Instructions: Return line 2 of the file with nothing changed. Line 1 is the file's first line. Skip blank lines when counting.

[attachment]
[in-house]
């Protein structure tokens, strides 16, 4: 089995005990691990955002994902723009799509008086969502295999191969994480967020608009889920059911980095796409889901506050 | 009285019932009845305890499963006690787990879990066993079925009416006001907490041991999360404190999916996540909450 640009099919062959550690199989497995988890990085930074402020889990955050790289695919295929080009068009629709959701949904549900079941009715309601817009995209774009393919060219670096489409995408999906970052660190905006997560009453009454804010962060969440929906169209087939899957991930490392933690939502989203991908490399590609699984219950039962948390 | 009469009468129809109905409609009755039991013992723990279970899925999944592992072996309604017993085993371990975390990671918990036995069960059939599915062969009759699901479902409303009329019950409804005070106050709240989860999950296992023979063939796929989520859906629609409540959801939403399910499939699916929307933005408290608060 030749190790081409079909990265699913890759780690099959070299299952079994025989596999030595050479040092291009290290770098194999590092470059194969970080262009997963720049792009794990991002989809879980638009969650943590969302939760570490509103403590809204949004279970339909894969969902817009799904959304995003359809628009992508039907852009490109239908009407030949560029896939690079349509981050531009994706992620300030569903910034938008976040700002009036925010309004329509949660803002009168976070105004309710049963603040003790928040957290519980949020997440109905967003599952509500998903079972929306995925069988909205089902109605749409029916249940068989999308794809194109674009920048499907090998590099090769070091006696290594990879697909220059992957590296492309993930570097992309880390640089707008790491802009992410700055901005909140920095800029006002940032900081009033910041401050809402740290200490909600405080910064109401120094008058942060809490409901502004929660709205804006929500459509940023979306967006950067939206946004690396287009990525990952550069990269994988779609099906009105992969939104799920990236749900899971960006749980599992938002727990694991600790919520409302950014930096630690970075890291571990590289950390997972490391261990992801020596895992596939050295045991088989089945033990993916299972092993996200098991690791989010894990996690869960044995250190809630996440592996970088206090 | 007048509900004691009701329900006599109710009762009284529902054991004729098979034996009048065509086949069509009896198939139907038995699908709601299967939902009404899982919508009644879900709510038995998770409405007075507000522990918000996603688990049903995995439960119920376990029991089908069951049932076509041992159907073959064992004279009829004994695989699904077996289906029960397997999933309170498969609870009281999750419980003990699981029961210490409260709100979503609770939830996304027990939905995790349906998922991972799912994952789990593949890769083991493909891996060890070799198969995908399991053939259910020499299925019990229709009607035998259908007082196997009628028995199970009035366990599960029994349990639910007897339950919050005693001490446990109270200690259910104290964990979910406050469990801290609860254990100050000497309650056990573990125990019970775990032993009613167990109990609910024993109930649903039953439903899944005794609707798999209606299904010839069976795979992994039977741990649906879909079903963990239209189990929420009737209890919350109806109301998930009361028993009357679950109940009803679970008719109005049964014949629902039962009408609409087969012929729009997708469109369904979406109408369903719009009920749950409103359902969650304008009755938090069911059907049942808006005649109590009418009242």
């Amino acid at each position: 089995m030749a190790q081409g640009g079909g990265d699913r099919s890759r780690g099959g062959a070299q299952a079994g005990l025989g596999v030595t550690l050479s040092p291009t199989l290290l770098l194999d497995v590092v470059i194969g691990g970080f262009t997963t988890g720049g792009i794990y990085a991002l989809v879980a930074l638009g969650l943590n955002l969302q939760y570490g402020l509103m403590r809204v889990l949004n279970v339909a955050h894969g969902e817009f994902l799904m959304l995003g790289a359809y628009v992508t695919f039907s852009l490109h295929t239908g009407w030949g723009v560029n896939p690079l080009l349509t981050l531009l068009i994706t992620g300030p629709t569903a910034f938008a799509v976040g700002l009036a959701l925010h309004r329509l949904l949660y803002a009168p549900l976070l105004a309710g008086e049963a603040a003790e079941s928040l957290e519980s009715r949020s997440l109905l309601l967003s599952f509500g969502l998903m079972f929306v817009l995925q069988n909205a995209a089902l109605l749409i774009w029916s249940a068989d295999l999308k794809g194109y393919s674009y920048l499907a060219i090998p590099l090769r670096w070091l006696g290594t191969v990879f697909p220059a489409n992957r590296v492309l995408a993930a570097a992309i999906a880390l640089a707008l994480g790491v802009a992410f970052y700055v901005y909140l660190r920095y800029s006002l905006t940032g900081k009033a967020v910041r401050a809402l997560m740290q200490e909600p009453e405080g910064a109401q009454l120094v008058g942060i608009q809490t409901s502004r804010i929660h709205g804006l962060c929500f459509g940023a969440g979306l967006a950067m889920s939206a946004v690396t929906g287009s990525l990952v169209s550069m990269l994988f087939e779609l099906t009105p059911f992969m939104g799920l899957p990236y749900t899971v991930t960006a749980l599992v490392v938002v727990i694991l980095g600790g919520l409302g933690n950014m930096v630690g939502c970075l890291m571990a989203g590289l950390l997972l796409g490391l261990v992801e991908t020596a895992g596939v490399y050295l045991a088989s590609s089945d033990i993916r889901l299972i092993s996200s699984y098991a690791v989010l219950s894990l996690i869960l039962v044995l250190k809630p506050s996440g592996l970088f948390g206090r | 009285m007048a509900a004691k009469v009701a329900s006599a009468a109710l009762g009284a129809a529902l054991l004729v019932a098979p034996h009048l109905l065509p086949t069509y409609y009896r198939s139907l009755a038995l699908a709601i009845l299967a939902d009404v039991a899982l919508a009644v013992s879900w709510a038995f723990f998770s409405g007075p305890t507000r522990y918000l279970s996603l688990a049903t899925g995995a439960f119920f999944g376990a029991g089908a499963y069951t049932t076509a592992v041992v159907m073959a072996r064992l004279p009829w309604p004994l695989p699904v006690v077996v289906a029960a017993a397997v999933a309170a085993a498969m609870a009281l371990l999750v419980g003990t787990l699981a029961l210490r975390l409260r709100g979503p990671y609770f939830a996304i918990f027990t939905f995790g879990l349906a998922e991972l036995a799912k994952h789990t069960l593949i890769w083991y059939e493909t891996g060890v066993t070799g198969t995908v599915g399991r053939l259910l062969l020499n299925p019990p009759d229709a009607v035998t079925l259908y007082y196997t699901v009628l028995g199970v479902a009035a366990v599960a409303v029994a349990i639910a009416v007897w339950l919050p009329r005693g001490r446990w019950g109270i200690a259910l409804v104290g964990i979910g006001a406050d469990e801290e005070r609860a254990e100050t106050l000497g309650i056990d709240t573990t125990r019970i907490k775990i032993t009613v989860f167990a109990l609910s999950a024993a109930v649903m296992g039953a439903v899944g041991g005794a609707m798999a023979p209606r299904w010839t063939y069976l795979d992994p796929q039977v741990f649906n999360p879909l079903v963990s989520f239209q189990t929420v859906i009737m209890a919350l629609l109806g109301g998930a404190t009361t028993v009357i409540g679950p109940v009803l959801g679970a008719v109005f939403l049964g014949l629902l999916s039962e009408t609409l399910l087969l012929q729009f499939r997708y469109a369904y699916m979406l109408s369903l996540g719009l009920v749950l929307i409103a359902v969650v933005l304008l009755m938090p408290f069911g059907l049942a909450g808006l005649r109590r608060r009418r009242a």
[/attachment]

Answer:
């Protein structure tokens, strides 16, 4: 089995005990691990955002994902723009799509008086969502295999191969994480967020608009889920059911980095796409889901506050 | 009285019932009845305890499963006690787990879990066993079925009416006001907490041991999360404190999916996540909450 640009099919062959550690199989497995988890990085930074402020889990955050790289695919295929080009068009629709959701949904549900079941009715309601817009995209774009393919060219670096489409995408999906970052660190905006997560009453009454804010962060969440929906169209087939899957991930490392933690939502989203991908490399590609699984219950039962948390 | 009469009468129809109905409609009755039991013992723990279970899925999944592992072996309604017993085993371990975390990671918990036995069960059939599915062969009759699901479902409303009329019950409804005070106050709240989860999950296992023979063939796929989520859906629609409540959801939403399910499939699916929307933005408290608060 030749190790081409079909990265699913890759780690099959070299299952079994025989596999030595050479040092291009290290770098194999590092470059194969970080262009997963720049792009794990991002989809879980638009969650943590969302939760570490509103403590809204949004279970339909894969969902817009799904959304995003359809628009992508039907852009490109239908009407030949560029896939690079349509981050531009994706992620300030569903910034938008976040700002009036925010309004329509949660803002009168976070105004309710049963603040003790928040957290519980949020997440109905967003599952509500998903079972929306995925069988909205089902109605749409029916249940068989999308794809194109674009920048499907090998590099090769070091006696290594990879697909220059992957590296492309993930570097992309880390640089707008790491802009992410700055901005909140920095800029006002940032900081009033910041401050809402740290200490909600405080910064109401120094008058942060809490409901502004929660709205804006929500459509940023979306967006950067939206946004690396287009990525990952550069990269994988779609099906009105992969939104799920990236749900899971960006749980599992938002727990694991600790919520409302950014930096630690970075890291571990590289950390997972490391261990992801020596895992596939050295045991088989089945033990993916299972092993996200098991690791989010894990996690869960044995250190809630996440592996970088206090 | 007048509900004691009701329900006599109710009762009284529902054991004729098979034996009048065509086949069509009896198939139907038995699908709601299967939902009404899982919508009644879900709510038995998770409405007075507000522990918000996603688990049903995995439960119920376990029991089908069951049932076509041992159907073959064992004279009829004994695989699904077996289906029960397997999933309170498969609870009281999750419980003990699981029961210490409260709100979503609770939830996304027990939905995790349906998922991972799912994952789990593949890769083991493909891996060890070799198969995908399991053939259910020499299925019990229709009607035998259908007082196997009628028995199970009035366990599960029994349990639910007897339950919050005693001490446990109270200690259910104290964990979910406050469990801290609860254990100050000497309650056990573990125990019970775990032993009613167990109990609910024993109930649903039953439903899944005794609707798999209606299904010839069976795979992994039977741990649906879909079903963990239209189990929420009737209890919350109806109301998930009361028993009357679950109940009803679970008719109005049964014949629902039962009408609409087969012929729009997708469109369904979406109408369903719009009920749950409103359902969650304008009755938090069911059907049942808006005649109590009418009242």